Back in December there were a host of rumours leaked about the next version of the perhaps decreasingly popular, yet still massively dominant Windows OS, appropriately named successor to Windows 7, in the form of Windows 8. Well, now it seems that Microsoft Kitchen, the team who got a hold of the Windows software roadmap in the first place, have leaked a presentation detailing some further, possibly more concrete rumours detailing some exciting features to come in Windows 8.
First of all we have a potential feature, which fits in nicely with our recent Future of Cloud Computing commentary, in that users may have the opportunity to store their personal user details and settings in the ‘cloud’. This brings up a whole host of other debates, which we will explore further if and when the plans come to fruition in the next year or so.
Secondly, and perhaps more interestingly, we have the inclusion of an app store. Similar to that we’ve seen recently; an app store on selected ASUS netbooks developed by Intel. Obviously at his early stage it is impossible to fathom what sort of apps will be available on the app store and whether they will for the most part be a collection of third-party developed apps similar to that you find on CNET’s download.com, or whether Microsoft will set about developing their own premium apps and tools for Windows. Gone are the days of ‘programs’ my friend.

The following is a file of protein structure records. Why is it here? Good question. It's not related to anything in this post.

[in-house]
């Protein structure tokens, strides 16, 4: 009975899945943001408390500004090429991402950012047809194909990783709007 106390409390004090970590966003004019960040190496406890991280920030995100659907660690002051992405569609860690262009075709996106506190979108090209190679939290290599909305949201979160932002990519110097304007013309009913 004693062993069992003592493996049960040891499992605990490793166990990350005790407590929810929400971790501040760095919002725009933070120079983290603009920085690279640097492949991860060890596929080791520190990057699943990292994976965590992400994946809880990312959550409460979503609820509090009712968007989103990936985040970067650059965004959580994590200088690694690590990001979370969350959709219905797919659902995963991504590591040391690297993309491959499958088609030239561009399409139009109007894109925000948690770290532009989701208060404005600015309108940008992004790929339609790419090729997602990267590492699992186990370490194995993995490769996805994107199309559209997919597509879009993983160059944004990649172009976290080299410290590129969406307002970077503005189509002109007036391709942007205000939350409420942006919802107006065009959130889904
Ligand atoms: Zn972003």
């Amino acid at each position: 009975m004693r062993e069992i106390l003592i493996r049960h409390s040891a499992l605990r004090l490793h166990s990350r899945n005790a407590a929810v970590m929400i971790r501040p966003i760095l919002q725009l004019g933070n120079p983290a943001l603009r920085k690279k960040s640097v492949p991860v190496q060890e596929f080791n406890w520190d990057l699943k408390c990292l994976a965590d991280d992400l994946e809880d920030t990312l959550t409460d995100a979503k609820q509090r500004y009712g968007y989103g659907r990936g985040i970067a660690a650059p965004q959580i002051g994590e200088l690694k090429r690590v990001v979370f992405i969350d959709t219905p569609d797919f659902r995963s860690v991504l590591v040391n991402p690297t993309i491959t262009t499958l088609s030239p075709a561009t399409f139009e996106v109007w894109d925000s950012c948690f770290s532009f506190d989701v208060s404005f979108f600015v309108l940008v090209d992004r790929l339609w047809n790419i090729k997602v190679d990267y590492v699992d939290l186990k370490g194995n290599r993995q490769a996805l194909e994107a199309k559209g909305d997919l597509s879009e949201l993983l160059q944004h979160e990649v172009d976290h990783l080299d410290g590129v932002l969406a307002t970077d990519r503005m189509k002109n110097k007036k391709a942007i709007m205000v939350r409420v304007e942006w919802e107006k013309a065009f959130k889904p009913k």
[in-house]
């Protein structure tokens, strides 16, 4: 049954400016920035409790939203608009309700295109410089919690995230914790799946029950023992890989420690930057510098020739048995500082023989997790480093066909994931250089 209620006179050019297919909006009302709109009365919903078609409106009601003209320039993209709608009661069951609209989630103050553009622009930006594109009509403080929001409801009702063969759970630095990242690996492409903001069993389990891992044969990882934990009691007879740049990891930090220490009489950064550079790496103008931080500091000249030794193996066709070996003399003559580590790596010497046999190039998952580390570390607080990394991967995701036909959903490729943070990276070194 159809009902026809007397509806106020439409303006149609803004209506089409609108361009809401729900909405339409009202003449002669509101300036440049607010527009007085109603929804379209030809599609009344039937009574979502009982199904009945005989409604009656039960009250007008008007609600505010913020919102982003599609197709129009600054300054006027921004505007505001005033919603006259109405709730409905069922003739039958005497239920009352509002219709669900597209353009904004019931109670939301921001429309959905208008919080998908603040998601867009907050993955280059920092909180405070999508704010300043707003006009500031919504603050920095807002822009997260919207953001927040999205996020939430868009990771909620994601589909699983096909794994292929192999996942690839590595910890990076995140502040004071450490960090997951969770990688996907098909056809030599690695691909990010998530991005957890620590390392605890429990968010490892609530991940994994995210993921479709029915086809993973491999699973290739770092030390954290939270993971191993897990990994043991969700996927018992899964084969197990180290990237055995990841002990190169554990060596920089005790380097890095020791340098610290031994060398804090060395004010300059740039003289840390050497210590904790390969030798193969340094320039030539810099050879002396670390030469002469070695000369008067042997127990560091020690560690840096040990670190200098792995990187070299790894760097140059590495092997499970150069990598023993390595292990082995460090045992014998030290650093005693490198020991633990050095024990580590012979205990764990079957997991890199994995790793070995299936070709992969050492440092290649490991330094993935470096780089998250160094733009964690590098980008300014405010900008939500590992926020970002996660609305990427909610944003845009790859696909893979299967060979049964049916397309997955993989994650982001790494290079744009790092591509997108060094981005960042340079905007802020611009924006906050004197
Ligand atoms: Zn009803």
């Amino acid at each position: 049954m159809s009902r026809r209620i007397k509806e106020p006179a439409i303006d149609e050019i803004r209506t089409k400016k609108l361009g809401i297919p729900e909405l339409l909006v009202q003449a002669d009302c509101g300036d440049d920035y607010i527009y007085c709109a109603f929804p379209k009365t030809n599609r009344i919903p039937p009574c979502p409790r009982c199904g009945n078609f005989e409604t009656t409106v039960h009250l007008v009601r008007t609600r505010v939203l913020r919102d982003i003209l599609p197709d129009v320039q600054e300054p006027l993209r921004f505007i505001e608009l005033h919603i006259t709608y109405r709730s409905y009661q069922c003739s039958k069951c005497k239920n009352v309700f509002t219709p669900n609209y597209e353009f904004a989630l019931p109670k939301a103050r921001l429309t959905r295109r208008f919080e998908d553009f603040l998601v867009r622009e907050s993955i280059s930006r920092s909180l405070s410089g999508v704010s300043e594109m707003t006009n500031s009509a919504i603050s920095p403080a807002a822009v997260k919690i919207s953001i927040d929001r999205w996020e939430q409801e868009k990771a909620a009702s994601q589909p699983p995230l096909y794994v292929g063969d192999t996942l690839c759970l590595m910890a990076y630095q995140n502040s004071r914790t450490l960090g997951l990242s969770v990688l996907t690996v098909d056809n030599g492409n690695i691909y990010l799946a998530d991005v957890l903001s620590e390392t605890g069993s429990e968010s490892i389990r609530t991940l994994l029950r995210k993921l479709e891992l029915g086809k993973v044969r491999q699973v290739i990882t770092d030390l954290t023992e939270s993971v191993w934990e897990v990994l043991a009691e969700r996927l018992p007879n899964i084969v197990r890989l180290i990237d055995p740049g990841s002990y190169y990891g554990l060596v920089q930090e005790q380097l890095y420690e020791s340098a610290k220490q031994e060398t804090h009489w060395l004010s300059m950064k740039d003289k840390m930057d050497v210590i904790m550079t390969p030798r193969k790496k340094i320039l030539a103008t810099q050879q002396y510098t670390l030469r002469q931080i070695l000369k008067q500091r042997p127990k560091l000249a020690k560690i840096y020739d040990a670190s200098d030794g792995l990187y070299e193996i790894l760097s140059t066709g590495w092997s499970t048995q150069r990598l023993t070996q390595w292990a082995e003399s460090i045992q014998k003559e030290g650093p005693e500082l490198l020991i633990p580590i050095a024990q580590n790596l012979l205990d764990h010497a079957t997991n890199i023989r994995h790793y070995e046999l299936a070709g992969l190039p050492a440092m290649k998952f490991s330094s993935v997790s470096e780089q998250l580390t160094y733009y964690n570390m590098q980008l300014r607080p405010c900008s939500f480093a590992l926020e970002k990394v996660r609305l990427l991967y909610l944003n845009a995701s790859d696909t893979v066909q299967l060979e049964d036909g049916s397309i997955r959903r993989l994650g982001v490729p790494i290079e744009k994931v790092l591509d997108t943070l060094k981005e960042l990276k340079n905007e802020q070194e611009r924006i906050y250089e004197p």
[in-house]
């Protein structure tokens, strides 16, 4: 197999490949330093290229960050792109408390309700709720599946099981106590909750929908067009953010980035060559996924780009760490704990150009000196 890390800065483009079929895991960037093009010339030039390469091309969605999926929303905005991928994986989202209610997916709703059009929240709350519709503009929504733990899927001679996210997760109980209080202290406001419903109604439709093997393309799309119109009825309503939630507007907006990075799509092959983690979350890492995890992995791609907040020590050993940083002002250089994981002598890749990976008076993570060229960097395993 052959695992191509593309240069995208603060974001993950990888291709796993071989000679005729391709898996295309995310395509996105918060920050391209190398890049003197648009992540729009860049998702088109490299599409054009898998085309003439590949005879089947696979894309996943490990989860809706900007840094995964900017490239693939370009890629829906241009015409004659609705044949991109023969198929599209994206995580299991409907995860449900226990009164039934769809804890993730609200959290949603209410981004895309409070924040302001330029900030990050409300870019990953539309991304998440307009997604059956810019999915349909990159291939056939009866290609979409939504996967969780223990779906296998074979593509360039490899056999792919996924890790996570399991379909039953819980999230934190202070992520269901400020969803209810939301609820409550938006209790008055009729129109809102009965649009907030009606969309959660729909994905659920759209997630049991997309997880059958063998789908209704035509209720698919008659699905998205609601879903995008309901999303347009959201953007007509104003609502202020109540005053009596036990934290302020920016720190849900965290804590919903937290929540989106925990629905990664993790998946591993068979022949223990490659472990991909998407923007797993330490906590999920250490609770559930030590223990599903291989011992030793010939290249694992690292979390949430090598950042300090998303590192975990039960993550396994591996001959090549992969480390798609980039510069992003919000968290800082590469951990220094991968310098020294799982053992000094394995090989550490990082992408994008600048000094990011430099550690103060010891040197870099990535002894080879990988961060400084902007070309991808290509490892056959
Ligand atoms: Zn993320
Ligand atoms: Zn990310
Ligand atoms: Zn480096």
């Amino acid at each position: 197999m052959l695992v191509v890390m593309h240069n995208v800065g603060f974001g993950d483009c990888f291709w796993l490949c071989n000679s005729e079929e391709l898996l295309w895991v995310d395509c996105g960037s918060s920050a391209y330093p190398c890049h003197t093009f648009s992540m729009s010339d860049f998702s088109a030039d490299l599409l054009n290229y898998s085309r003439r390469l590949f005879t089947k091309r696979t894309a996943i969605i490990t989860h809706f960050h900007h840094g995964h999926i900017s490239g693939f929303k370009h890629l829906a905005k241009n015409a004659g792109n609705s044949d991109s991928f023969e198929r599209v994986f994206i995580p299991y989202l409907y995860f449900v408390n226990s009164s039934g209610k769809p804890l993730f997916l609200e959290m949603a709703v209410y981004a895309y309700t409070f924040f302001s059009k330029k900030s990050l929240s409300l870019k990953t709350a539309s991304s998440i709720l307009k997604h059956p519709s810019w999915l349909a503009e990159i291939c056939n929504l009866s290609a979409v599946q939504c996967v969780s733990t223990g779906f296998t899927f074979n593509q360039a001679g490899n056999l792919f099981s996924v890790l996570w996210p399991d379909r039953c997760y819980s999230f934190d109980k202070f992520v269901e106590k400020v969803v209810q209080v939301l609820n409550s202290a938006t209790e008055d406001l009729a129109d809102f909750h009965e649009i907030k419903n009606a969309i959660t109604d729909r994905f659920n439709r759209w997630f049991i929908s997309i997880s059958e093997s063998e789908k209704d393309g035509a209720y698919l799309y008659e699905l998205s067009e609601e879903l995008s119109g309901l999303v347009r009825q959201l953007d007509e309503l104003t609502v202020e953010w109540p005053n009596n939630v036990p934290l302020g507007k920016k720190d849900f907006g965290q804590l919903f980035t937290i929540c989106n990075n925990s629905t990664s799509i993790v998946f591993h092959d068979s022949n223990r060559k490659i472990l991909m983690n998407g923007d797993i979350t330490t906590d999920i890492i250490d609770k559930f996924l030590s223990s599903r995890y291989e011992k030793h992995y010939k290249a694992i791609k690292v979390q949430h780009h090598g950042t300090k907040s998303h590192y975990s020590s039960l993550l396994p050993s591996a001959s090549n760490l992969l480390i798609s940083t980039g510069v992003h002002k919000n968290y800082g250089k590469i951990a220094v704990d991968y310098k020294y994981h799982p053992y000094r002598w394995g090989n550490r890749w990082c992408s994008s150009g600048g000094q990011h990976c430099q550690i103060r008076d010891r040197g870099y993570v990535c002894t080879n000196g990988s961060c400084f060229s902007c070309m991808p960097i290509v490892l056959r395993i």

The app store could also be the focal point behind the next development though in the world of Windows-based tablets. It is claimed that Windows 8 will be more adept to such devices and perform even better, with faster start up times than Windows 7 on tablets such as the HP Slate might have been.
Also, in this modern world where any tech-y will have access to not only a desktop computer, but also perhaps a laptop as well as a netbook each running a version of Windows, as well as a smartphone possibly running Windows Phone 7 (or perhaps 8 by then) and you could even stretch as far as a tablet too. It’s rumoured that Windows 8, unsurprisingly, will build definite bridges between the different platforms allowing easy synchronisation, particularly with user settings shared in the ‘cloud’ – perhaps we’ll see a Dropbox-style online sync feature, but not just for files, but for your whole computing experience?
Obviously with the roadmap heading for an initial release in 2012, it is yet unclear whether any or all of these rumoured features will come to be a reality, but so far, even though it is looking likely we will be deprived of 128-bit systems, Windows 8 is looking a promising successor to Windows 7 and no matter what your opinions of Microsoft and Windows as a whole, you have to hand it to them with regard to how far they have come since the downfall that was Windows Vista.